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Who are the gatekeepers? Officials talk capacity limits at Miami Beach

Old Lyme — As interested parties await the verdict in a state Appellate Court case that could determine the beachgoing fate of the "unorganized public" in Old Lyme, some residents are worried that access to the beach is being further eroded.

A capacity limit of roughly 600 people is in place at Sound View Beach and the private but publicly accessible Miami Beach, according to First Selectman Tim Griswold — which amounts to 500 people on Miami Beach and 100 on the town's Sound View portions. He said the limit is about the same as the one put in place last summer in response to the COVID-19 pandemic, though he acknowledged that the health and safety issues directly related to the pandemic have "subsided."

Concerns also have been raised about locks on what is known as Gate B11, which officials agree is a public access point, and about a locked gate that has been erected by the Miami Beach Association on the private Pond Road just before Gate B11 coming from Hartford Avenue.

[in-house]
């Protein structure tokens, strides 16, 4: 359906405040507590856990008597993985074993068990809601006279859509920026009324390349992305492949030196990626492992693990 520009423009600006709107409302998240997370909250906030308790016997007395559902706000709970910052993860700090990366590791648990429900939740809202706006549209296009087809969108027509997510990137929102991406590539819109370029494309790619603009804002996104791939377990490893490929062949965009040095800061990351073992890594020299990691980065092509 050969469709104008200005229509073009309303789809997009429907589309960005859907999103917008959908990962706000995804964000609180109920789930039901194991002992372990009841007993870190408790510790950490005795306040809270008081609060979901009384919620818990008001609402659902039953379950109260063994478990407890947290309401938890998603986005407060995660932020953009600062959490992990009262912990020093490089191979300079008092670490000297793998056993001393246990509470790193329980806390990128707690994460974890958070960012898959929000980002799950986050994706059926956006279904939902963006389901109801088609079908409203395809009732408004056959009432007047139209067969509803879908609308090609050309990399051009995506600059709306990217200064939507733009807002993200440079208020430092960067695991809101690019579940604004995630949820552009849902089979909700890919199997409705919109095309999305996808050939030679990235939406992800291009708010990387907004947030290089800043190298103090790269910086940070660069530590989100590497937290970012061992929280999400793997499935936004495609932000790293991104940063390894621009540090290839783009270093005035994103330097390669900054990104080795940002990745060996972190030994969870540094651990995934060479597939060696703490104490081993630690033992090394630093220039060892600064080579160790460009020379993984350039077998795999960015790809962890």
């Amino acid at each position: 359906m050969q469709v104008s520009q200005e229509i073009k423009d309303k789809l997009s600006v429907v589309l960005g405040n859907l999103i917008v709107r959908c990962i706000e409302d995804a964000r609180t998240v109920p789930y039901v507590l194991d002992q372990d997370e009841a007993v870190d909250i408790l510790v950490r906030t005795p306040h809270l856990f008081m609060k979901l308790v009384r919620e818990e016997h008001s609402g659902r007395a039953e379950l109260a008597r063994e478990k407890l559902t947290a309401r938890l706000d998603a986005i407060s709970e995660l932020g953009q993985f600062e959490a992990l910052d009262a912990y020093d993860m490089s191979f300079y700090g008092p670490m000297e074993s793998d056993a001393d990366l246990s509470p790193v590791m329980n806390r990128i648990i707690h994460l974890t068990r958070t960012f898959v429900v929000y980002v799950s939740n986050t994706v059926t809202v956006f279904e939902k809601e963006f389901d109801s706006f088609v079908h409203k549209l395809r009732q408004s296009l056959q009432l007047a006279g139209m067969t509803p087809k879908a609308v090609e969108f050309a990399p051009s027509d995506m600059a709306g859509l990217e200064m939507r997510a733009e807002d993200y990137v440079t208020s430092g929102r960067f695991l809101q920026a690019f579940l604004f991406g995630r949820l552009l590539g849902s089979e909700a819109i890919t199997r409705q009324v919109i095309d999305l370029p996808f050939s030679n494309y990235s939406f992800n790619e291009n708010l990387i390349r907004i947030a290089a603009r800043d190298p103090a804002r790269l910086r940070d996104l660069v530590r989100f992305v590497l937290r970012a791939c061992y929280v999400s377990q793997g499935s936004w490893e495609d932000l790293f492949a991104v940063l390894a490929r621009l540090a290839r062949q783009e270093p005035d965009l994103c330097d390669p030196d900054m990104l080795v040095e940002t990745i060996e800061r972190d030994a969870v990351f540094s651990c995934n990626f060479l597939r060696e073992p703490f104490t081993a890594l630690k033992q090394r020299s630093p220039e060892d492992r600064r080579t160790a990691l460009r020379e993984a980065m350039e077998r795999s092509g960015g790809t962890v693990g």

The stretch of Miami Beach subject to the court case is adjacent to Sound View Beach and has been considered public since the 1880s, when developer Henry Hilliard deeded what was then referred to as Long Island Avenue to the "unorganized general public." Members of the Miami Beach Association who consider it their private beach have erected fences over the years, only to be told they have to take them down.

A judge in January of last year ordered the fence to come down, but it continues to legally stand while the beach association's appeal to that order is pending. The association may not, however, continue to charge non-Miami Beach members to use its beach, based on a court order.

Griswold at a Board of Selectmen meeting Monday responded to questions about the capacity limits and status of Gate B11 raised by Selectwoman Mary Jo Nosal. Griswold said a group consisting of himself, Resident State Trooper Matt Weber, one representative of the Miami Beach Association and one from the Sound View Commission determined that "it would be a wise idea to establish an overall capacity on Miami Beach irrespective of Covid."

Griswold told The Day after the meeting that issues such as fights and sanitation concerns can result when there are too many people on the beach.

"There have been instances where there have been fisticuffs," he said. "You don't want to have it where it's just a bunch of hooligans making trouble and obnoxious stuff. That's separate and distinct from capacity, but if it's unlimited, that's probably not a good answer."